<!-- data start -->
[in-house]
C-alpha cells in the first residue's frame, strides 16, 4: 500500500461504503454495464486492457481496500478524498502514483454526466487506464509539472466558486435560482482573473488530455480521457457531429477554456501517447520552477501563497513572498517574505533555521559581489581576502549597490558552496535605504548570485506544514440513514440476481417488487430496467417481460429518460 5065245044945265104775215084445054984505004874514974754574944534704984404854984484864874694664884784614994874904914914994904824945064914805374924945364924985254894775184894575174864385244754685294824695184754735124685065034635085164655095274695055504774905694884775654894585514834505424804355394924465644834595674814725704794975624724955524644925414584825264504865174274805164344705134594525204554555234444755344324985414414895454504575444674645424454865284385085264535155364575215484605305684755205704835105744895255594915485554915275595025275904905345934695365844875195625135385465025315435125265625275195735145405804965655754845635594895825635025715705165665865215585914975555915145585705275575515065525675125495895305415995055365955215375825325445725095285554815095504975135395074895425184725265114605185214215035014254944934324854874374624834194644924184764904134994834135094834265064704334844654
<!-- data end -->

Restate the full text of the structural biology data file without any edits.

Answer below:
[in-house]
C-alpha cells in the first residue's frame, strides 16, 4: 500500500461504503454495464486492457481496500478524498502514483454526466487506464509539472466558486435560482482573473488530455480521457457531429477554456501517447520552477501563497513572498517574505533555521559581489581576502549597490558552496535605504548570485506544514440513514440476481417488487430496467417481460429518460 5065245044945265104775215084445054984505004874514974754574944534704984404854984484864874694664884784614994874904914914994904824945064914805374924945364924985254894775184894575174864385244754685294824695184754735124685065034635085164655095274695055504774905694884775654894585514834505424804355394924465644834595674814725704794975624724955524644925414584825264504865174274805164344705134594525204554555234444755344324985414414895454504575444674645424454865284385085264535155364575215484605305684755205704835105744895255594915485554915275595025275904905345934695365844875195625135385465025315435125265625275195735145405804965655754845635594895825635025715705165665865215585914975555915145585705275575515065525675125495895305415995055365955215375825325445725095285554815095504975135395074895425184725265114605185214215035014254944934324854874374624834194644924184764904134994834135094834265064704334844654